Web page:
In my experience the one most founders get wrong is how much more employees cost post-initial traction and post first round of financing. And how much that dramatically drives up the burn rate and cost of doing business. Dramatically.
Usually, in the early days, employees are fairly cheap. Founders barely pay themselves much, if anything. At lease some of the early employees work for “low market”, if that.
And then …
The company raises seed funding, or a Series A, or whatever it’s called, it’s first real chunk of capital.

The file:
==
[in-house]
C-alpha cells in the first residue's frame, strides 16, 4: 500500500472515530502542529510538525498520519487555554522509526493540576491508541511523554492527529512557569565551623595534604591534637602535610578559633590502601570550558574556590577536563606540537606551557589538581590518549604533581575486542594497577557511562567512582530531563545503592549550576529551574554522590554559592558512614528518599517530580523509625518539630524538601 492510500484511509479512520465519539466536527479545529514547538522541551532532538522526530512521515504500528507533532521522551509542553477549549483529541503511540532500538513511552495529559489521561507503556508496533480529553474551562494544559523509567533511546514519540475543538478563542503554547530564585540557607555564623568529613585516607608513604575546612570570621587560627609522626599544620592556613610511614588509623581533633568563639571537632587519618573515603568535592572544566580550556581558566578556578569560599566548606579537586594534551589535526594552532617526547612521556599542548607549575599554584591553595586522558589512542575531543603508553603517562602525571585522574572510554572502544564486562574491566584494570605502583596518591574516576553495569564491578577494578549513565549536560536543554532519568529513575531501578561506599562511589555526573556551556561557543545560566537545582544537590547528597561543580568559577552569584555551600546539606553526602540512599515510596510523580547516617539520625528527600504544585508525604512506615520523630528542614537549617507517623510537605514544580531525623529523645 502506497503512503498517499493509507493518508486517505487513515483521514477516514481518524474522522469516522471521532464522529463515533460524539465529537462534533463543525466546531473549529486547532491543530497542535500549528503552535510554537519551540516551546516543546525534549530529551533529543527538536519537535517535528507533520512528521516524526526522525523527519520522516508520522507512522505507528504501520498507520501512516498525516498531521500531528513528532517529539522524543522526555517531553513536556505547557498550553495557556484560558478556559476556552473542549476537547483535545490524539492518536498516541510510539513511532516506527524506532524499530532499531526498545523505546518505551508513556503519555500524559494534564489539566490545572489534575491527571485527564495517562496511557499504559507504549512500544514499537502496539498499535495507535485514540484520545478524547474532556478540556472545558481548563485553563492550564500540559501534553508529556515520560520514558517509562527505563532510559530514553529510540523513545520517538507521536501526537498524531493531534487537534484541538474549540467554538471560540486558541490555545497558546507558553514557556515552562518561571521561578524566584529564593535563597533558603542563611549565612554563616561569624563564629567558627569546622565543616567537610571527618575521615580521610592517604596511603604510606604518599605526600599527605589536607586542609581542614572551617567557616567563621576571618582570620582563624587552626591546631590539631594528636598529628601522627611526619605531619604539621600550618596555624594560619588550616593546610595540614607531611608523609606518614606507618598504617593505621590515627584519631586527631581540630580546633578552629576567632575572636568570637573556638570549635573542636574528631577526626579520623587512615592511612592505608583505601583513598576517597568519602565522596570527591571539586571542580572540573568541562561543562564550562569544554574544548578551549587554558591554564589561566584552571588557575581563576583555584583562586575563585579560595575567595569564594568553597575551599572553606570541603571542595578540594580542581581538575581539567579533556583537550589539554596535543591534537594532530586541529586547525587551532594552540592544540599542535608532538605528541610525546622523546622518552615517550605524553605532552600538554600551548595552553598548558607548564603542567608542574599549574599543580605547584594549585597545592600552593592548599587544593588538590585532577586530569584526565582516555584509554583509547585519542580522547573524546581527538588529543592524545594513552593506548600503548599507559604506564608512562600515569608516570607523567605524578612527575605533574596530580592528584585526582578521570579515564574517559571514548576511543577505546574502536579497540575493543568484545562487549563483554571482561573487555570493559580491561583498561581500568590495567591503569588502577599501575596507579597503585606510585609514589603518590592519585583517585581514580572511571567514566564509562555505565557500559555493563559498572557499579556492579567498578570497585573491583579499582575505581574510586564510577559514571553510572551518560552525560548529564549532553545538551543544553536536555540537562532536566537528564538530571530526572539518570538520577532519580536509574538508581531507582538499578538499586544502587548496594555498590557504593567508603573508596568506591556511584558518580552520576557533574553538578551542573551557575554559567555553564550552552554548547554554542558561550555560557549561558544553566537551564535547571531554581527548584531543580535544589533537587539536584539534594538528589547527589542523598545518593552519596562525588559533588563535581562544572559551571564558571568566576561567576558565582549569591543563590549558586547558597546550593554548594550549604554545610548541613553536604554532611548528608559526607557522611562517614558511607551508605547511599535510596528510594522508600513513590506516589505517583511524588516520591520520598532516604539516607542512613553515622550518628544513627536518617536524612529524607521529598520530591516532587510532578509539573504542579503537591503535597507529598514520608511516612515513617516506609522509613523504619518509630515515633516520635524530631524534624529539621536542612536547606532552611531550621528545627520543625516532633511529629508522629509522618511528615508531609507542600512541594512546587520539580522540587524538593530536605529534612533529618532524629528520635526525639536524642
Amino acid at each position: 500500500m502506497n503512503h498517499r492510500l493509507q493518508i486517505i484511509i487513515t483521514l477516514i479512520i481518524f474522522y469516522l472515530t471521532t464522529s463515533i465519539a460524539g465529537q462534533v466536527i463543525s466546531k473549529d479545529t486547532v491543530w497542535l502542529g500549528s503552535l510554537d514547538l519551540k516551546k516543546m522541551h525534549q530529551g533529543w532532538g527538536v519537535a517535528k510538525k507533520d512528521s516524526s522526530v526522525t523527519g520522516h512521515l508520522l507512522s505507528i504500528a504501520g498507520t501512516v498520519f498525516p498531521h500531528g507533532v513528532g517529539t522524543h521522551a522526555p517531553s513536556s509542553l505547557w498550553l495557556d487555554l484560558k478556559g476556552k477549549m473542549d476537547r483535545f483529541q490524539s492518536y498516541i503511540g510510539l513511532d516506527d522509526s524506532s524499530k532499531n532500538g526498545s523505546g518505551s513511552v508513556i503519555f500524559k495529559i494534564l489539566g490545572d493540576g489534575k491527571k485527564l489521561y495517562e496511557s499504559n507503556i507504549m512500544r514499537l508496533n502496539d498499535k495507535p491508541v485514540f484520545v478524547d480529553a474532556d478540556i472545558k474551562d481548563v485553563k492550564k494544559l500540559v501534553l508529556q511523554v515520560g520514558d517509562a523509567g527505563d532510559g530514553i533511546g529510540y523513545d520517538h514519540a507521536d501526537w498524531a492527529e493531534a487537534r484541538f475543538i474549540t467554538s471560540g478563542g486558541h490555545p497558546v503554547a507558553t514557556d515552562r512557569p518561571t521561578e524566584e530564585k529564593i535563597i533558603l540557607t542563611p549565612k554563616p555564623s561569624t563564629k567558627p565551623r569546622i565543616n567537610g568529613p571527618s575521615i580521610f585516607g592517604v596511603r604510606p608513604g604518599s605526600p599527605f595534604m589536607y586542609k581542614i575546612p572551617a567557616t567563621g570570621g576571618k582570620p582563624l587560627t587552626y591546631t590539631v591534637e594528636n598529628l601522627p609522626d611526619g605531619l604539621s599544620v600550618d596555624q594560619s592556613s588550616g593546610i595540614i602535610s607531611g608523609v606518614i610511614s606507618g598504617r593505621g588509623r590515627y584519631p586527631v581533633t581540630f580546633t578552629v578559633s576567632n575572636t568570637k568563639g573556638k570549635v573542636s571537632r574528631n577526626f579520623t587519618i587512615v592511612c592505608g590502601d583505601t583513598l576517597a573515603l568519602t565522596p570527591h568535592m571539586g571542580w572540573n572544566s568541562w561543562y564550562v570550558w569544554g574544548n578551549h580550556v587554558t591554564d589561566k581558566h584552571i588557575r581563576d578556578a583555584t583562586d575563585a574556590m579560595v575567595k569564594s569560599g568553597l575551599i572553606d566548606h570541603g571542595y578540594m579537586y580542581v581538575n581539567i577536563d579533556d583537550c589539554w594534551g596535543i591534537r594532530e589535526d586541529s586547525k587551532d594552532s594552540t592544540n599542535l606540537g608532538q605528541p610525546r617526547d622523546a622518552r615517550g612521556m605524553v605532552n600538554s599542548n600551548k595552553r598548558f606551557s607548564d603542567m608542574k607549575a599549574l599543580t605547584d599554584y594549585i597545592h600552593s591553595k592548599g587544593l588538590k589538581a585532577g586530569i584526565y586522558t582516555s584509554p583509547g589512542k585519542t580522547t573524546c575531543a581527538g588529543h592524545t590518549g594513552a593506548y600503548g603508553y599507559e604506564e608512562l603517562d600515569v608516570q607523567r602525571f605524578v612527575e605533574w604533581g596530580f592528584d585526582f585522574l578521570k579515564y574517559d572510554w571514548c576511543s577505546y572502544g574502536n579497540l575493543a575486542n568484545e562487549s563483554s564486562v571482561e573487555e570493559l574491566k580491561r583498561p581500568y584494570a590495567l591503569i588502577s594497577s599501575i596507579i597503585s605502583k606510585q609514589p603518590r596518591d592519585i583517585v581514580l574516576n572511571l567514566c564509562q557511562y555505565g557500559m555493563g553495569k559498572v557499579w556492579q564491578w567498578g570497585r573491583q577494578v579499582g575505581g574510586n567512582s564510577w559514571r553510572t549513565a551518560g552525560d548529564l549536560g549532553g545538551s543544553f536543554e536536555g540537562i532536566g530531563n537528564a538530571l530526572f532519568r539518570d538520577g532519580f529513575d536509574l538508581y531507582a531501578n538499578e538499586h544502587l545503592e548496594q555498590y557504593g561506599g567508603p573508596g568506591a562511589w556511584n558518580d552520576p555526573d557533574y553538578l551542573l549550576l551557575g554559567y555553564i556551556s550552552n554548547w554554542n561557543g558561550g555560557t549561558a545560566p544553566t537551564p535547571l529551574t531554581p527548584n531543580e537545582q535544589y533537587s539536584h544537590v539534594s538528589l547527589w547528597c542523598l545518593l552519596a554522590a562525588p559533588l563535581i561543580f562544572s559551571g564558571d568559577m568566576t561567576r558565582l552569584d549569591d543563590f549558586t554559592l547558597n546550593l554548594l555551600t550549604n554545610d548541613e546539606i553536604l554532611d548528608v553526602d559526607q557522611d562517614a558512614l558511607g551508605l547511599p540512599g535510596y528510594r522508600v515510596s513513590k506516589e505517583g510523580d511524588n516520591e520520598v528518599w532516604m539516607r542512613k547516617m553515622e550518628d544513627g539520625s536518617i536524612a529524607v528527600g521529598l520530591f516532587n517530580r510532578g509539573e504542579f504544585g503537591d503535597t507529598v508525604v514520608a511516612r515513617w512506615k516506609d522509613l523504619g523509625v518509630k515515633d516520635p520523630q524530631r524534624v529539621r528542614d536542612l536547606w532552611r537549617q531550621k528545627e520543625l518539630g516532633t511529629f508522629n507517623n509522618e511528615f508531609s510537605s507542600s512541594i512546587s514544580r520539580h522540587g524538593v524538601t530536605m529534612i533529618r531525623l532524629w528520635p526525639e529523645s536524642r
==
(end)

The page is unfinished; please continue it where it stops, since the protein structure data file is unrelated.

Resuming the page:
And they realize they have to pay market now.
And they didn’t model it right.
And then – boom! The burn rate skyrockets.
I’ve seem this story again and again. You have to pay market — once you can. You have to.
But first time founders often don’t seem to truly model the real costs right. They assume the prior costs basis sort of “rolls forward”.
Turns out it doesn’t. You can’t pay a great engineer in the Bay Area $60k a year forever.
And this can cut your runway in half, if you aren’t careful, and haven’t modeled it right.
Those 18 months of runway shrink to 9 in the blink of a company-wide raise and a few great new hires.